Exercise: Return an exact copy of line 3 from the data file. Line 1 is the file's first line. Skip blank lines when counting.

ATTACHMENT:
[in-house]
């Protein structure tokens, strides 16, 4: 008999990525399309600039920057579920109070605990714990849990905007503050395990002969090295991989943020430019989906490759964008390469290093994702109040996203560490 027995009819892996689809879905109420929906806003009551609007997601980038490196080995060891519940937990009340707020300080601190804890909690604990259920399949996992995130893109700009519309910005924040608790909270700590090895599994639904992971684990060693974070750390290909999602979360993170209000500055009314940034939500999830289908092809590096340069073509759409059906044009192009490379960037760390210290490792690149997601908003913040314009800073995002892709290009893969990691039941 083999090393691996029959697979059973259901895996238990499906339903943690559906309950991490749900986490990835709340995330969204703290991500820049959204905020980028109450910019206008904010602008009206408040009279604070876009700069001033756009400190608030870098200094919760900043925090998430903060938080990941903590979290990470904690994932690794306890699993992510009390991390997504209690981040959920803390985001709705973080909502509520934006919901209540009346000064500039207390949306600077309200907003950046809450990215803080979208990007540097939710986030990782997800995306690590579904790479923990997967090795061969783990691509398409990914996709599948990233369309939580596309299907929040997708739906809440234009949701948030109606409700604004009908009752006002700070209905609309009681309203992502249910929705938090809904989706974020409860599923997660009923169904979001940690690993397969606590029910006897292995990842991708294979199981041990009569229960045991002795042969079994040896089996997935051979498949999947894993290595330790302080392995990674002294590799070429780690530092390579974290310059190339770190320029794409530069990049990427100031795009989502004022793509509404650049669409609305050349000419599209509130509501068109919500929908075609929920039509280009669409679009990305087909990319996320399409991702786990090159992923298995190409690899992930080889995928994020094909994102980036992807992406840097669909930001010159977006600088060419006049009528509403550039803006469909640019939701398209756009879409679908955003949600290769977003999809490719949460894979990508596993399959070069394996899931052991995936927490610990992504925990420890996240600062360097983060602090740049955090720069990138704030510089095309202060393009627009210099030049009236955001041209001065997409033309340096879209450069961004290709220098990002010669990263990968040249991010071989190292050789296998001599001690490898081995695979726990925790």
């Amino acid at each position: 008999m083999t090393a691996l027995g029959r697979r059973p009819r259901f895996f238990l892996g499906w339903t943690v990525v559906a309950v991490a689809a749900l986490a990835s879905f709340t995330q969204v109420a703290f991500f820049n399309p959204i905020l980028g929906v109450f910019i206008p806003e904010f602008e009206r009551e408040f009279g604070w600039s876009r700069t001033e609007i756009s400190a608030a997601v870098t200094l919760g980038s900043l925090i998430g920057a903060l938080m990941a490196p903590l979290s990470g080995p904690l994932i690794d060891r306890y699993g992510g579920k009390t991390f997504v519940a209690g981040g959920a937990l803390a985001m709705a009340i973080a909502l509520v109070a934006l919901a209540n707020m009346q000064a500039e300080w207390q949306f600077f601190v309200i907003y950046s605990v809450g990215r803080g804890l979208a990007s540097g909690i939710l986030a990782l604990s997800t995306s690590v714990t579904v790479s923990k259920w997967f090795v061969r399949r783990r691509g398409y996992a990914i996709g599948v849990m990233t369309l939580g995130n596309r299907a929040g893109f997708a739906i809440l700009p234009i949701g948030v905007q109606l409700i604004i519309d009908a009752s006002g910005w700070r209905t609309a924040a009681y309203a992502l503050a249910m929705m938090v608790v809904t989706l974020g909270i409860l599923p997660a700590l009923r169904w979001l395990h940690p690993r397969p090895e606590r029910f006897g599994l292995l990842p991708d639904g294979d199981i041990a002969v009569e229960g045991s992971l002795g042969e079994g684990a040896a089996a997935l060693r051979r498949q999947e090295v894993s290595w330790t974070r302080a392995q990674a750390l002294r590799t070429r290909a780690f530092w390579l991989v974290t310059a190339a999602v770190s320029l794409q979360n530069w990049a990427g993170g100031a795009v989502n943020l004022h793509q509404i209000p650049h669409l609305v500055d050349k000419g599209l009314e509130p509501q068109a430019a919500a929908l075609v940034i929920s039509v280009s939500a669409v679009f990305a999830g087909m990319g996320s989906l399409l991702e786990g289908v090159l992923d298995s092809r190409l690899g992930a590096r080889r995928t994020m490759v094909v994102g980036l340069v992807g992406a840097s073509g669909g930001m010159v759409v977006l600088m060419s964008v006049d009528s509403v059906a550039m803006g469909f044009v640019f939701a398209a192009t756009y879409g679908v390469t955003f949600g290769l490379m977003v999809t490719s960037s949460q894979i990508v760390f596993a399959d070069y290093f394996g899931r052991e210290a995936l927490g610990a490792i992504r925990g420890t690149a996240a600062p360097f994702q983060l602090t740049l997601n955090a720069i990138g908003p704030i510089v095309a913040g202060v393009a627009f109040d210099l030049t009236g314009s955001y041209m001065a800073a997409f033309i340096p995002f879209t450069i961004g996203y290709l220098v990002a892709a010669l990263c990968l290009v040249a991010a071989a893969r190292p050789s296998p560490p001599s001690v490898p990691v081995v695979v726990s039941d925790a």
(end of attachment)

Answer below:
């Amino acid at each position: 008999m083999t090393a691996l027995g029959r697979r059973p009819r259901f895996f238990l892996g499906w339903t943690v990525v559906a309950v991490a689809a749900l986490a990835s879905f709340t995330q969204v109420a703290f991500f820049n399309p959204i905020l980028g929906v109450f910019i206008p806003e904010f602008e009206r009551e408040f009279g604070w600039s876009r700069t001033e609007i756009s400190a608030a997601v870098t200094l919760g980038s900043l925090i998430g920057a903060l938080m990941a490196p903590l979290s990470g080995p904690l994932i690794d060891r306890y699993g992510g579920k009390t991390f997504v519940a209690g981040g959920a937990l803390a985001m709705a009340i973080a909502l509520v109070a934006l919901a209540n707020m009346q000064a500039e300080w207390q949306f600077f601190v309200i907003y950046s605990v809450g990215r803080g804890l979208a990007s540097g909690i939710l986030a990782l604990s997800t995306s690590v714990t579904v790479s923990k259920w997967f090795v061969r399949r783990r691509g398409y996992a990914i996709g599948v849990m990233t369309l939580g995130n596309r299907a929040g893109f997708a739906i809440l700009p234009i949701g948030v905007q109606l409700i604004i519309d009908a009752s006002g910005w700070r209905t609309a924040a009681y309203a992502l503050a249910m929705m938090v608790v809904t989706l974020g909270i409860l599923p997660a700590l009923r169904w979001l395990h940690p690993r397969p090895e606590r029910f006897g599994l292995l990842p991708d639904g294979d199981i041990a002969v009569e229960g045991s992971l002795g042969e079994g684990a040896a089996a997935l060693r051979r498949q999947e090295v894993s290595w330790t974070r302080a392995q990674a750390l002294r590799t070429r290909a780690f530092w390579l991989v974290t310059a190339a999602v770190s320029l794409q979360n530069w990049a990427g993170g100031a795009v989502n943020l004022h793509q509404i209000p650049h669409l609305v500055d050349k000419g599209l009314e509130p509501q068109a430019a919500a929908l075609v940034i929920s039509v280009s939500a669409v679009f990305a999830g087909m990319g996320s989906l399409l991702e786990g289908v090159l992923d298995s092809r190409l690899g992930a590096r080889r995928t994020m490759v094909v994102g980036l340069v992807g992406a840097s073509g669909g930001m010159v759409v977006l600088m060419s964008v006049d009528s509403v059906a550039m803006g469909f044009v640019f939701a398209a192009t756009y879409g679908v390469t955003f949600g290769l490379m977003v999809t490719s960037s949460q894979i990508v760390f596993a399959d070069y290093f394996g899931r052991e210290a995936l927490g610990a490792i992504r925990g420890t690149a996240a600062p360097f994702q983060l602090t740049l997601n955090a720069i990138g908003p704030i510089v095309a913040g202060v393009a627009f109040d210099l030049t009236g314009s955001y041209m001065a800073a997409f033309i340096p995002f879209t450069i961004g996203y290709l220098v990002a892709a010669l990263c990968l290009v040249a991010a071989a893969r190292p050789s296998p560490p001599s001690v490898p990691v081995v695979v726990s039941d925790a």